Firefly: a smart black-box fuzzer for web applications testing

February 10, 2023

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Firefly is a tool developed to perform advanced black-box fuzzing. Black box fuzzing is a way to test a system by sending different payloads without having knowledge of the internal structure of the system. Using this technique, it is easier to determine how a system works by analysing different response behaviours the system provides.

Firefly is inspired by the Backslash-powered-scanner tool written by James Kettle who has done some amazing research (more information here).

Detection of target behaviour

In the verification process, Firefly sends a basic payload to illustrate a normal request to the target several times depending on the user’s configurations. When the response from the target comes back, Firefly stores the response data and prepares an analysis process. The analysis process collects the response words, lines, headers, payload reflections, dynamic lines and HTML tags/attributes. For each response, all these factors are stored in memory.

Fuzzing techniques

Firefly uses a number of different techniques and factors to detect behaviours. All available features, including the documentation, can be found on the official Firefly GitHub page.

Primary techniques:

  • Verification of the original target behaviour(s) by analysing the content of multiple responses.
  • Compare response differences.
  • Analyses responses with a large number of keywords (e.g. errors, regex, keywords etc…).
  • Detect changes as requested payloads are reflected in responses and modified (e.g. through normalization and transformations).

Difference scan

When the fuzzing process starts, the new intercepted response is analysed and, if the data stored from the verified responses does not match the current fuzzed response, Firefly starts a difference scan. This scan allows Firefly to detect a new behaviour in a static/dynamic web application by using the collected responses from the verification process and comparing them with each other to exclude dynamic elements.

The result of this process allows Firefly to later detect new behaviours and differences when the fuzzing process is running (this can be seen in the section Process Flow Diagram).

Payload modifications and transformations

The most important part of a fuzzing tool is the payloads that are used to perform all tests against the web application. Firefly has built-in standard wordlists that offer payloads and patterns used in the fuzzing process. These wordlists are great and can be customised by the user.

The payloads within Firefly can be customised by using encoding, tampering and regex rules.

Example of a basic wordlist that is being customised:


Firefly payload customisation:

Command: firefly -show-payload -w wordlist.txt:fuzz -tamper c2r -payload-replace '\d => 13*37'

Tamper: c2r stands for case2random and randomize all letters in the payloads to uppercase or lowercase.

Payload-replace: Uses regexp (Golang regexp) to replace patterns in each payload. This regex takes any digit (\d) and replace it ( => ) with 13*37.


These payload modifications are very useful for detecting backend functions, normalisations and/or bypassing security filters used by the system.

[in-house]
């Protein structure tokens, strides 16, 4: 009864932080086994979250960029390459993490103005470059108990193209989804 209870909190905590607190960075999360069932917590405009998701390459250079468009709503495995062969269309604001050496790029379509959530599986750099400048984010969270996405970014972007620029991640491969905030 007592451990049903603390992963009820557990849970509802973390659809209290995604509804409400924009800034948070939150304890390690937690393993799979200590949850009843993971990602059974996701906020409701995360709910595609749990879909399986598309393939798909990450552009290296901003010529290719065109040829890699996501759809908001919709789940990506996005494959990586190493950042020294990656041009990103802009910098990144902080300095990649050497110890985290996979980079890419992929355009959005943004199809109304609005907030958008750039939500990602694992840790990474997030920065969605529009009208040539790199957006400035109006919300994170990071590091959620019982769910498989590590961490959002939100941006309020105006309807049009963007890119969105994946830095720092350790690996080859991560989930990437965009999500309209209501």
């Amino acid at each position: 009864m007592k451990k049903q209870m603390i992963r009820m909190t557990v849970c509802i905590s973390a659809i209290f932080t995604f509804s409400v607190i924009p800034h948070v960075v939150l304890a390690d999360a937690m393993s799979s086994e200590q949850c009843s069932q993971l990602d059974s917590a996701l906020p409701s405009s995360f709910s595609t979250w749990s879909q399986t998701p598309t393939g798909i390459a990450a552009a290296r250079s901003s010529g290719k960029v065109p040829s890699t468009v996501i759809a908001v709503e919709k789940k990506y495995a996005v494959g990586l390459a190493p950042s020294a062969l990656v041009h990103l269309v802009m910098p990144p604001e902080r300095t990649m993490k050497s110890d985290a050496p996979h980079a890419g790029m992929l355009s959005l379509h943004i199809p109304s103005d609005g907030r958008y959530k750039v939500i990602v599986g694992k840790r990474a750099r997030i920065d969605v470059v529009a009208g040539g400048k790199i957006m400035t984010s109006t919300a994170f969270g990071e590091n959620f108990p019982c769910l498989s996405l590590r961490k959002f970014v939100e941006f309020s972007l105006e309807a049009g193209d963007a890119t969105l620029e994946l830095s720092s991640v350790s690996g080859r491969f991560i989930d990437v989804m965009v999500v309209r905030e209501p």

Beside the regular payloads that are stored within a wordlist and added by the user, Firefly uses transformation payloads. This payloads are stored in a YAML file and can be customised by the user. This payloads are used to detect transformations done by the target and they are compared to an expected transformation provided by the user. If a transformation is successful, the user is displayed and informed by Firefly.

These transformations can be used in future payloads to bypass filters and/or web application firewalls (WAFs).

Firefly Transformation

Pattern and Reflection gathering

Several types of lists can be used to collect keywords, regex and trace errors. These lists are fully customizable by the user and are used in all intercepted responses from the target.

Firefly patterns

A task within the verification process extracts the reflected payloads in the response by using a payload containing a known prefix and suffix. This improves the detection of reflected user input and allows Firefly to know the amount of reflections and also the default positions of the payload.

Process Flow Diagram

Firefly workflow diagram

Input & Configuration

Firefly receives the custom user input (Golang flags) and validates their values. Once the input is validated, Firefly configures the input values so that they are ready for future processes.


The verification process discovers the default behaviours. This includes normal responses, dynamic content, reflected input and special char encoding/filtering.


Performing tests against the target using requests containing payloads. These requests are based on the payloads provided by the user together with the built-in payloads offered by Firefly, which are used to detect new behaviours of the target.


An engine starts for each incoming response. The engine starts several tasks with a unique purpose that analyzes the response. Each of these tasks uses gorutines to improve performance, and when all tasks are complete, the engine associated with the response identity collects all results from all tasks and adds them to a single Golang channel.


When a response has been analysed and is finished, the results are displayed in the command-line interface (CLI) and/or sent out to a file.

Now that you have a good understanding of how Firefly works and how you can use it, you’re ready to get your hands dirty and fuzz the web for juicy vulnerabilities!